Review by BondOfFlameX

"For those who want to disagree."

Metroid: Other M turned out to be a touchy topic among serious Metroid fans. A game developed by Team Ninja? No use of analog control? A stiff first-person mode? All things unheard of, and seemingly odd design choices, and we haven't even reached the "blasphemy" that is Samus, now fulled voiced, as is the rest of the cast. It was a gamble, no doubt. However, all of these aspects and more fall into the Metroid pot and mix far better than expected thanks to some spectacular level design and cinematic action, yet very few seem to think so. Some people just don't get it, I suppose.

This game is a far greater collaboration than just Nintendo and Team Ninja. Multiple production companies were brought in for the game's extensive and brilliant use of CGI sequences, which carry seamless transitions with the in-game engine. That said engine also happens to be quite a feat to pull off. An interesting art style, sleek animations, and running at a full 60 frames-per-second, provides arguably the best looking Wii game in terms of 'realism' and proves that anybody could have made a good-looking game on this system if you know the hardware. Many thanks to Team Ninja for that.

The game controls entirely with the Wii remote turned on its side, using the D-pad to move around and the 1 and 2 buttons to shoot and jump, respectively. At first I was concerned, not that the digital control wouldn't work, but more-so towards the actual size of the Wii remote's D-pad. That thing is pretty small, and I wasn't entirely sure it would be able to hold up for an entire 10+ hour experience. But I always seem to underestimate it, as it delivers crisp movements and good direction, thanks to the help of a very clever camera system. In the first half hour I would always misjudge the camera and try to take the movement around corridors into my own hands, but the camera's fixation allowed me to only press in one direction, sort of stripping it of its depth to strangely make an easier and better-paced experience out of it, while maintaining the feel of a classic side-scroller.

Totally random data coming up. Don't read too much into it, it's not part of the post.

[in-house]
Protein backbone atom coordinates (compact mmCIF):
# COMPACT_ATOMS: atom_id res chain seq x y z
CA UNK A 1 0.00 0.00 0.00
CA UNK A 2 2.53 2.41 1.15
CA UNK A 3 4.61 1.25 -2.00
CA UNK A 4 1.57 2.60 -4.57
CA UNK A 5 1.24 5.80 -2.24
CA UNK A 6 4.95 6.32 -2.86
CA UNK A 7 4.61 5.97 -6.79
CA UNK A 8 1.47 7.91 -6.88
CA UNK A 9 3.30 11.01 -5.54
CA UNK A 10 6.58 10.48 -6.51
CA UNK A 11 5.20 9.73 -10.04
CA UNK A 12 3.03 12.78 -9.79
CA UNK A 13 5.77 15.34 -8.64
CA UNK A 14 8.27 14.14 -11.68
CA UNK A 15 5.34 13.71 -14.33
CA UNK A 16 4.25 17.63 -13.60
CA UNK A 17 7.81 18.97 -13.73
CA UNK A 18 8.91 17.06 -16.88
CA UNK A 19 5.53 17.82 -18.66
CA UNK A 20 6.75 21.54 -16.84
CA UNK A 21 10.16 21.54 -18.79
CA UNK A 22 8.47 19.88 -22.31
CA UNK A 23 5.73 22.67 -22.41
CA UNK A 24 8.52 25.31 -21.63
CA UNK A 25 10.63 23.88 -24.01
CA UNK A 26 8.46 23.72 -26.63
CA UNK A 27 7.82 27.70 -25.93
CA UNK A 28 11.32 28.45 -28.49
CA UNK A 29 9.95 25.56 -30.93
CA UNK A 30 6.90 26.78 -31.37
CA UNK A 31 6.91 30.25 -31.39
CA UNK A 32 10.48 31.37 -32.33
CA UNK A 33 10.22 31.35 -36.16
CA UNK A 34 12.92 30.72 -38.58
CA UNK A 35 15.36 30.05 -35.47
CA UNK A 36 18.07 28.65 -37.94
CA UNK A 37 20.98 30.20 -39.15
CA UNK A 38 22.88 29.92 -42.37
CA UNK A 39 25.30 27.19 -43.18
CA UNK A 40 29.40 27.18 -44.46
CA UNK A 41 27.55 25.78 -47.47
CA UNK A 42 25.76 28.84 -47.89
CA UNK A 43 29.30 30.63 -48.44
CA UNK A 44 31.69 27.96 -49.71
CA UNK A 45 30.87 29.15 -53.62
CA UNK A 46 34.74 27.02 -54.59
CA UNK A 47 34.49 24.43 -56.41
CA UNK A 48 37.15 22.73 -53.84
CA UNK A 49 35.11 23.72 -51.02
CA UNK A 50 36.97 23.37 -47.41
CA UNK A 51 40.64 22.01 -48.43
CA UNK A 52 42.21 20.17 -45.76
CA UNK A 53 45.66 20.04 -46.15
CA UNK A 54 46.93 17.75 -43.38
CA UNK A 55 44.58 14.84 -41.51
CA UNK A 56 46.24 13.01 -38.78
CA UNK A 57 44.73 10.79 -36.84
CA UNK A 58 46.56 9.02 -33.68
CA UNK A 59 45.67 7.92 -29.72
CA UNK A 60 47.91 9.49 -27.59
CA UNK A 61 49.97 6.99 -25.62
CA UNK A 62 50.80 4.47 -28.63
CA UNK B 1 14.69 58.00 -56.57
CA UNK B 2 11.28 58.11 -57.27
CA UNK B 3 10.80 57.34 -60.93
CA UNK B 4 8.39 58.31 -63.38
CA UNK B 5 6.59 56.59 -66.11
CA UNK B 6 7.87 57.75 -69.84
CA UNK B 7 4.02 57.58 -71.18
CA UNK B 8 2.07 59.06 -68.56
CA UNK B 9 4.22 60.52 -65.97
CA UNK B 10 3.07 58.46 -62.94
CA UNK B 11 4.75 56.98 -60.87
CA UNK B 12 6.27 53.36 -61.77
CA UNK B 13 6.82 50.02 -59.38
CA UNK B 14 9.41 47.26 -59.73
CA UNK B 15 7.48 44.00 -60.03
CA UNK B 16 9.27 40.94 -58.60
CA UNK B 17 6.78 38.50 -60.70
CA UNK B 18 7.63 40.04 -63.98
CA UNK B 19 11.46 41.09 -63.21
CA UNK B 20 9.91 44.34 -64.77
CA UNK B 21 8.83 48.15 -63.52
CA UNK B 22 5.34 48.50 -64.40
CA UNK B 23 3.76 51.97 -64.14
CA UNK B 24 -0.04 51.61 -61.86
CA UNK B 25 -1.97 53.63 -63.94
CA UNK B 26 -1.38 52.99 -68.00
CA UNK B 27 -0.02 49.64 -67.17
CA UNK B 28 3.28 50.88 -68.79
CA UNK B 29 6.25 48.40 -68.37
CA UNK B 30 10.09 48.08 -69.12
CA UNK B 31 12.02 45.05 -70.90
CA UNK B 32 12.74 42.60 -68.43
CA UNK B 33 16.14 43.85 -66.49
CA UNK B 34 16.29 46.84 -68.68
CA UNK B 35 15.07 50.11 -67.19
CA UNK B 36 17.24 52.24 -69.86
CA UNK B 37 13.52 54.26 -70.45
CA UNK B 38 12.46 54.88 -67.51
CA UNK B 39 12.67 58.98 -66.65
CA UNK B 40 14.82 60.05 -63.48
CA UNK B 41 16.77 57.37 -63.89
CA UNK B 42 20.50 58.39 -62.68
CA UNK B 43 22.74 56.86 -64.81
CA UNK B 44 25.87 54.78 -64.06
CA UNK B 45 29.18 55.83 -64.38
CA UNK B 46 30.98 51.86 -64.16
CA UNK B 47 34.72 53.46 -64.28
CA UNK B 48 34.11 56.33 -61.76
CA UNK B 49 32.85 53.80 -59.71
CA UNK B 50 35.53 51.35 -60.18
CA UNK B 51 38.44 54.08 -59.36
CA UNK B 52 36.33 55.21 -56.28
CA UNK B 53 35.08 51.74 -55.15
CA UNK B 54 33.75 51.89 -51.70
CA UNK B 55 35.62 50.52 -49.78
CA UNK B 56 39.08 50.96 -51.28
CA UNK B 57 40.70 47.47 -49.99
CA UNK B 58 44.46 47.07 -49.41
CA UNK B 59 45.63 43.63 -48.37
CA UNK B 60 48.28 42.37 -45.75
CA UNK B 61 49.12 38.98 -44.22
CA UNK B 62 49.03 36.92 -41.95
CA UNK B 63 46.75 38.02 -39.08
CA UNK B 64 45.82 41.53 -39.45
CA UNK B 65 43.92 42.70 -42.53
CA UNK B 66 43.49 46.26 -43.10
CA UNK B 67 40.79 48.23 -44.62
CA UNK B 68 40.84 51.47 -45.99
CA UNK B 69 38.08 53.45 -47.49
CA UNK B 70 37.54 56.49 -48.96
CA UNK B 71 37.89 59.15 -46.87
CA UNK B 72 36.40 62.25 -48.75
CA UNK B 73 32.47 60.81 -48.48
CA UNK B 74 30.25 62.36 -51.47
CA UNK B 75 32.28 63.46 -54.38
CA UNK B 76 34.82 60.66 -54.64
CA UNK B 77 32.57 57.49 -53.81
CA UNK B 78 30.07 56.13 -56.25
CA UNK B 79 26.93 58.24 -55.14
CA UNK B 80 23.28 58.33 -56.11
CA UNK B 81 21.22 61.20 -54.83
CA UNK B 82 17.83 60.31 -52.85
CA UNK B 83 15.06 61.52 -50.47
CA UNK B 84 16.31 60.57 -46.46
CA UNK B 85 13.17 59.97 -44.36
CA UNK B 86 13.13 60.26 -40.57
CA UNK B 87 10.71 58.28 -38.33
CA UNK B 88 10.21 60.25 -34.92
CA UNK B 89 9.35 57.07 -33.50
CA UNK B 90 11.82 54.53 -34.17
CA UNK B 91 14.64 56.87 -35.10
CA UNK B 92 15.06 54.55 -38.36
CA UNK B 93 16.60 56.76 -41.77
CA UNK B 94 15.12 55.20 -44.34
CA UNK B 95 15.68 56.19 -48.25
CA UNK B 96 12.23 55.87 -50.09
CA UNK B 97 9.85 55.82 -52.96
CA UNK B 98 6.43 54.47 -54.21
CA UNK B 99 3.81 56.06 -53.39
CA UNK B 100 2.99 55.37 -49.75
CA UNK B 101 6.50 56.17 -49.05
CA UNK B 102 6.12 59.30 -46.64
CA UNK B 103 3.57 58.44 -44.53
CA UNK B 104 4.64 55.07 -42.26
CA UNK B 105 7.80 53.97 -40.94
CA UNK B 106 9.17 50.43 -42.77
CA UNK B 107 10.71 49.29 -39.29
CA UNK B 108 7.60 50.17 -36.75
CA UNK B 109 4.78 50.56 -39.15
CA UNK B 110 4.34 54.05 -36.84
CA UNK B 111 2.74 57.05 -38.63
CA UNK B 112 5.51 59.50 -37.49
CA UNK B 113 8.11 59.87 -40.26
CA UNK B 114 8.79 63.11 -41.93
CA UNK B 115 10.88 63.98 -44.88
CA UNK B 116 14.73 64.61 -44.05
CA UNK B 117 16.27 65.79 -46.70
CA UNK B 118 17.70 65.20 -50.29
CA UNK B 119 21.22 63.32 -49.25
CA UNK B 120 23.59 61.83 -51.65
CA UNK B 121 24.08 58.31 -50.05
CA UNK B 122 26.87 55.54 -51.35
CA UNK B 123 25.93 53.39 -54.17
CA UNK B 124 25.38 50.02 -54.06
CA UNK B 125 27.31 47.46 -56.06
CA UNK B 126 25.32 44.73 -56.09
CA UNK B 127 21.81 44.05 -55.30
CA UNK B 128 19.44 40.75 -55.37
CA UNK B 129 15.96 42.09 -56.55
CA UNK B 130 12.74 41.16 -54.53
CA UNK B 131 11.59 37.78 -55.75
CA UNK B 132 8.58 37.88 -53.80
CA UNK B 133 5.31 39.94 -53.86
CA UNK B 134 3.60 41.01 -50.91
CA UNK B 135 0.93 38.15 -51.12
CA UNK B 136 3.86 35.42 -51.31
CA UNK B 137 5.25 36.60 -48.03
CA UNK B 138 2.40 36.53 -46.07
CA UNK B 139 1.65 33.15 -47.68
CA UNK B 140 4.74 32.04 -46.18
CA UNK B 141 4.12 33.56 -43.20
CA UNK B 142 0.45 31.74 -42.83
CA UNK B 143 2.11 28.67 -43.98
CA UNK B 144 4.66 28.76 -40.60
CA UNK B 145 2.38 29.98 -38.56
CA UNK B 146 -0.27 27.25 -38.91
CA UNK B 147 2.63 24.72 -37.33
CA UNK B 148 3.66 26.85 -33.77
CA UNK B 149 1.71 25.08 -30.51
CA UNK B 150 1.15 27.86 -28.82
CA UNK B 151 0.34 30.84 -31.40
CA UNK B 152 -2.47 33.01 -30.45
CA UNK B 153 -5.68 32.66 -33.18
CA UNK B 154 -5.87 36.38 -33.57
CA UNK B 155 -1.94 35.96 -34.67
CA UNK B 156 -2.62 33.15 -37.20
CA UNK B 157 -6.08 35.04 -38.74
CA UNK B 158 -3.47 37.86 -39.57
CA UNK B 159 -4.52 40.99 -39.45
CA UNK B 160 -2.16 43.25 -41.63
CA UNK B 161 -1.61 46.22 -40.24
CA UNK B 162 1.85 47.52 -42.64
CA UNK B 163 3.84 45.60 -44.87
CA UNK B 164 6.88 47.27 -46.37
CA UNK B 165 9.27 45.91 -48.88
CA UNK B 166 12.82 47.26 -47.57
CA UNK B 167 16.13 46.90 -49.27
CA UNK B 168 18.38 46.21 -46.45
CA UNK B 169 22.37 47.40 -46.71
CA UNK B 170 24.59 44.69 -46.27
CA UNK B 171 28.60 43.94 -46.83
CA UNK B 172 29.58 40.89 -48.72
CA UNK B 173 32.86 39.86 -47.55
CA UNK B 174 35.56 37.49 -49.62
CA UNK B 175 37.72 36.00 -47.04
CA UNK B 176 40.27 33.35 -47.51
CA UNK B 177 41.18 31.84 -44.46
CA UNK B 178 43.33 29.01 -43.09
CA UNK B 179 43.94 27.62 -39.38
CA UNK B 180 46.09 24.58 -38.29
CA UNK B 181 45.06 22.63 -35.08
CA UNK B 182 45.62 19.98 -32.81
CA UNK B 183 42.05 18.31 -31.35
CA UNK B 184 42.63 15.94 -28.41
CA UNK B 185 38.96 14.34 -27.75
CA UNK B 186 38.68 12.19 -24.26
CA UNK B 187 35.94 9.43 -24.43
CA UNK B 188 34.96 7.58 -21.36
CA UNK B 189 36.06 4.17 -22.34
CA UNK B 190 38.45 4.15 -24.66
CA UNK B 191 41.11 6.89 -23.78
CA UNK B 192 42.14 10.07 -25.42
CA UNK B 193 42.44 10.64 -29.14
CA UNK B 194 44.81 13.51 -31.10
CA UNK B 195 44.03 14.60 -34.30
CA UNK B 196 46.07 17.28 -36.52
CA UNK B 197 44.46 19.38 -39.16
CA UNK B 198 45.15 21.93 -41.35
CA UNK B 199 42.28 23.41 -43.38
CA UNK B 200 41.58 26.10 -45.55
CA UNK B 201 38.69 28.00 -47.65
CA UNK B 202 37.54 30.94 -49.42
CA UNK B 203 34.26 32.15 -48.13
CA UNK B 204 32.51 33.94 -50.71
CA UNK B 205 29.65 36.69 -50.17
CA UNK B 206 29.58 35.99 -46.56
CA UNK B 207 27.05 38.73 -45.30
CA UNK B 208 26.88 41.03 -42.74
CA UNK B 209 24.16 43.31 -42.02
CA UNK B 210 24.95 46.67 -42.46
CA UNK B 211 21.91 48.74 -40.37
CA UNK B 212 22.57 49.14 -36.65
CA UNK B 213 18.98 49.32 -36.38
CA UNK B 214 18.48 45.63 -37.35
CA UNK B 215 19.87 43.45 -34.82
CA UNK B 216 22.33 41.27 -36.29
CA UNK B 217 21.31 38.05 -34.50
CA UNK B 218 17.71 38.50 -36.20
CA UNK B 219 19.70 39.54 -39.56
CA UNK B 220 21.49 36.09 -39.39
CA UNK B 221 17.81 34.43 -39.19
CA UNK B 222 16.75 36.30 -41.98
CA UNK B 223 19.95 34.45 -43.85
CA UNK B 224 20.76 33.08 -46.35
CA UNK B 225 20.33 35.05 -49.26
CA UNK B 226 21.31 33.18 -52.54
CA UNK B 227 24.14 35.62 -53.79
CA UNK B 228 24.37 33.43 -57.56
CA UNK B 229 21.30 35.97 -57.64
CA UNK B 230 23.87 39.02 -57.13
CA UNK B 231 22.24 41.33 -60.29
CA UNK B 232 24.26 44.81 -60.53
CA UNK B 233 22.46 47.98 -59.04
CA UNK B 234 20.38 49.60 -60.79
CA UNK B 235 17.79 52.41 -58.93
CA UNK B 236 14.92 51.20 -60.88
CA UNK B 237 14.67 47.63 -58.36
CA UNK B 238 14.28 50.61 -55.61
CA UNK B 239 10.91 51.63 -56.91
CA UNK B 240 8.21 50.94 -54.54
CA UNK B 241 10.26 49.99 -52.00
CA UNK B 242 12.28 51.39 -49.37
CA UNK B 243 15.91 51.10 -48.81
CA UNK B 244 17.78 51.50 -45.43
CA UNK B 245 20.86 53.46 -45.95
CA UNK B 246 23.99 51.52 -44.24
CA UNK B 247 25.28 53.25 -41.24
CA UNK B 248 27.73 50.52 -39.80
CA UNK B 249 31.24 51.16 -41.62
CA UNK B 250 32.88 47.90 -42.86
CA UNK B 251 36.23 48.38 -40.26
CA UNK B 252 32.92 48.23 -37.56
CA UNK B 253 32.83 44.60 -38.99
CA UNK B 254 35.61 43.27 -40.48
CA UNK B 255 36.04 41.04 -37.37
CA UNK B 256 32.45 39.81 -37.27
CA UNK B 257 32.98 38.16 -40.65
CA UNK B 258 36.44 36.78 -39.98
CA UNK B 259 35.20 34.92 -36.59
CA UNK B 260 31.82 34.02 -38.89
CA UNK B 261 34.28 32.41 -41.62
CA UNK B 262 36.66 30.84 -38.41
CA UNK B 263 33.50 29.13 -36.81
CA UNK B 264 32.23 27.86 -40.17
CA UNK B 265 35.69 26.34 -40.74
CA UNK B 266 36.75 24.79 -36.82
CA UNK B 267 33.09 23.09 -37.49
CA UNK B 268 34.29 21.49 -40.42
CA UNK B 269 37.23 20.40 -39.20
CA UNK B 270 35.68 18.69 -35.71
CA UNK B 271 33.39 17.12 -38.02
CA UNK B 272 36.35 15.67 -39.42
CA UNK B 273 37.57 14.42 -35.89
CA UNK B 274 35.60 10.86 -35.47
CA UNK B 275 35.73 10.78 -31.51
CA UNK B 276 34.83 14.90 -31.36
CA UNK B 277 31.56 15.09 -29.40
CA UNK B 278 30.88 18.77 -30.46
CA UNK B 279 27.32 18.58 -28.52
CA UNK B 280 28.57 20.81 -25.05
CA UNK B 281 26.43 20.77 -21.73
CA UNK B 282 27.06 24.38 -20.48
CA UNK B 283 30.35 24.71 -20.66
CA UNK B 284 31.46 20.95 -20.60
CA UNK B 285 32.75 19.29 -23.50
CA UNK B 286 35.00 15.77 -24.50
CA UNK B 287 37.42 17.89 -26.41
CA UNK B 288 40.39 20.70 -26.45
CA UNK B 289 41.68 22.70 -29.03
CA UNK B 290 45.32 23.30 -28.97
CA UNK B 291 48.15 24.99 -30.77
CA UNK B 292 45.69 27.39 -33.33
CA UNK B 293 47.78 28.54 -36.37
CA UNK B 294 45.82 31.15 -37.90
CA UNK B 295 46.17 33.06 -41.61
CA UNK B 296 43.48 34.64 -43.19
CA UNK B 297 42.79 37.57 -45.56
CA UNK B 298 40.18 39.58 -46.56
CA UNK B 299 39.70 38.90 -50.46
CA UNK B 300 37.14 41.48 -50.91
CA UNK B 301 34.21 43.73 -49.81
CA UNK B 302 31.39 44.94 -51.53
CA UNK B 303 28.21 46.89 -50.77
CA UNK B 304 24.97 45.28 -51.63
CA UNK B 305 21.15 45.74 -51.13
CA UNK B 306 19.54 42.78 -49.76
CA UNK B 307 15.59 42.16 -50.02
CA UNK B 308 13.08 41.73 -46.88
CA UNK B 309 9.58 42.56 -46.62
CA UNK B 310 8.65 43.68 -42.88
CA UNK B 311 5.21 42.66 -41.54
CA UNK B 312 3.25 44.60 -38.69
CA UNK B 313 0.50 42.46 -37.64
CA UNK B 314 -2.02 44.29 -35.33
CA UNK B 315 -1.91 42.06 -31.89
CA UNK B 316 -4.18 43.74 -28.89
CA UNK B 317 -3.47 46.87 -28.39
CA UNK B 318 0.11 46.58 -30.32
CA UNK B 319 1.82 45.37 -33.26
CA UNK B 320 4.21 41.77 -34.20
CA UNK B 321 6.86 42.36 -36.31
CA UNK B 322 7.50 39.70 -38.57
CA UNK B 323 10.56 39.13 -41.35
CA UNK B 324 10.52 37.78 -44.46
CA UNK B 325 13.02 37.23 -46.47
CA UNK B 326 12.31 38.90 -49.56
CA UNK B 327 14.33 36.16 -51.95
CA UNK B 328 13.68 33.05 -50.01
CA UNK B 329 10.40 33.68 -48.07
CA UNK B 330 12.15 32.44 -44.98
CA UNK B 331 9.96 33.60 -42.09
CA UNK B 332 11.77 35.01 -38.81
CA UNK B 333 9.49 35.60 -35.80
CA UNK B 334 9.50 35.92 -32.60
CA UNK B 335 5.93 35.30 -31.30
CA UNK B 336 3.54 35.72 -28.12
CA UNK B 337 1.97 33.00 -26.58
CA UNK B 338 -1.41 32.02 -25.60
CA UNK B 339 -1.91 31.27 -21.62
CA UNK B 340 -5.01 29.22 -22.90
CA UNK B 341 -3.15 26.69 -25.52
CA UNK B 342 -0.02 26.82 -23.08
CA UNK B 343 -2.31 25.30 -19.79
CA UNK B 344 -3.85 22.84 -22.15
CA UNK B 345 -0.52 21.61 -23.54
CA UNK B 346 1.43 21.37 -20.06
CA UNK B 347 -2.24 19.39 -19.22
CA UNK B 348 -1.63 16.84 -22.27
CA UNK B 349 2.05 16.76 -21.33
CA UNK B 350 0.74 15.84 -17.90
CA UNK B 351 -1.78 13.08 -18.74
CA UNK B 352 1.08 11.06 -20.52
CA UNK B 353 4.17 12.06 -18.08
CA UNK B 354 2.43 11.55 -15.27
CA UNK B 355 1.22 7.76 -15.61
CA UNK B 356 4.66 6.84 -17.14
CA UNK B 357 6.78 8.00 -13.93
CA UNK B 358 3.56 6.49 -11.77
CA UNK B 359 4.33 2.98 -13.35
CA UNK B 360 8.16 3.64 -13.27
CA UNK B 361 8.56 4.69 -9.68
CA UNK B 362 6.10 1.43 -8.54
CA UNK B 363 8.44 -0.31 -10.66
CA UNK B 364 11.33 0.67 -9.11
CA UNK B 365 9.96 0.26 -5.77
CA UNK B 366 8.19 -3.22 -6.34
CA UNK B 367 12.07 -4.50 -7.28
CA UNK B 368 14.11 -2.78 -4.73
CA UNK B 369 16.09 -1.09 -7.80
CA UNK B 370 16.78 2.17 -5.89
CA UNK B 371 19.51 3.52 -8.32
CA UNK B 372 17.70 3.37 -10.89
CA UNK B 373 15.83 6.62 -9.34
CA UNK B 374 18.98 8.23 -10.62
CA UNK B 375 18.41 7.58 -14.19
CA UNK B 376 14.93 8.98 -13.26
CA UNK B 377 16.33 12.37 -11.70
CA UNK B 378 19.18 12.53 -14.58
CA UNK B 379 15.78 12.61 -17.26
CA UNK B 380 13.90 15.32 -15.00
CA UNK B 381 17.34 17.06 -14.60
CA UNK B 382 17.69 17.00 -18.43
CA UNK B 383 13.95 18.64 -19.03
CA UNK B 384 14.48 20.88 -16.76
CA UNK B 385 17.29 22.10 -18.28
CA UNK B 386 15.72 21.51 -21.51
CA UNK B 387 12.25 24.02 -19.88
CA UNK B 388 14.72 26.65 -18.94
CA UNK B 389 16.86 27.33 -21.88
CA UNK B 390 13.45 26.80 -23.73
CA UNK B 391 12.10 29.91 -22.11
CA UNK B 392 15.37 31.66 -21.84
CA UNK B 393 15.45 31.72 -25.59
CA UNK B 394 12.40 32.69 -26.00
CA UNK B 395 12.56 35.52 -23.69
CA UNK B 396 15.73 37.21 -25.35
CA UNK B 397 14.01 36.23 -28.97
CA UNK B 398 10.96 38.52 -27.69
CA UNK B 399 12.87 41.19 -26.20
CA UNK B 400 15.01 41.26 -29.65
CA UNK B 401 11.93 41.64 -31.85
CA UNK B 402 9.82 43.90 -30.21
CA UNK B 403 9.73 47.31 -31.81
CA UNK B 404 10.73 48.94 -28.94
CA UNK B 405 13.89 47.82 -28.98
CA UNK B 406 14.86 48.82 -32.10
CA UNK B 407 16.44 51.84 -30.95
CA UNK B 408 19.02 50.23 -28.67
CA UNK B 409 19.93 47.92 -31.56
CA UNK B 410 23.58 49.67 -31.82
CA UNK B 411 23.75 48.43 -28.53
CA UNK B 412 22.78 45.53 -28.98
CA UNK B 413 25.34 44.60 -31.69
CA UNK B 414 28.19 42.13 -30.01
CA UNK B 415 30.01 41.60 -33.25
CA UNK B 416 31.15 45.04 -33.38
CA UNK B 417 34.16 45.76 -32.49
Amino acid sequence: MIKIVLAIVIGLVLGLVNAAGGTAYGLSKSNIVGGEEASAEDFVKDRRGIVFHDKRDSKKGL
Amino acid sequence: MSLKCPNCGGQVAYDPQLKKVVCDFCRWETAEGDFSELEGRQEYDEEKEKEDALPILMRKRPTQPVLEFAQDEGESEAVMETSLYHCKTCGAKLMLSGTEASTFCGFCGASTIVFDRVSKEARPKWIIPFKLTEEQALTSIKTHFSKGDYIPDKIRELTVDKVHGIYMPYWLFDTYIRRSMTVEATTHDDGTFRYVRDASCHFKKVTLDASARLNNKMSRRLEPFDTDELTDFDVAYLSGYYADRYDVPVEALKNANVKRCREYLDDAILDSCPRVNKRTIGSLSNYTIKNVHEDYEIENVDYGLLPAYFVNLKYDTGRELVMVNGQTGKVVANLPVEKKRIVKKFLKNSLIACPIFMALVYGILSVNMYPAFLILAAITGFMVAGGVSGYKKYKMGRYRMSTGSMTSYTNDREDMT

The change is perspectives is handled by turning the Wii remote and pointing it at the screen, which is a seamless transition that also grants a brief slow down in order for you to get situated and aim your reticule in its proper place. Good thing, too, because first person mode is heavily relied on, and if it wasn't completely seamless, it could have been a serious game-breaker. Not the case here. The lack of movement in first-person mode also tests your reaction time. As your skill with the controls increases, you definitely feel the payoff with the ninja-like moves you get to pull off. Enemies become a lot more fun to take down, and regardless of the situation, combat becomes just as welcome into a Metroid game as exploration.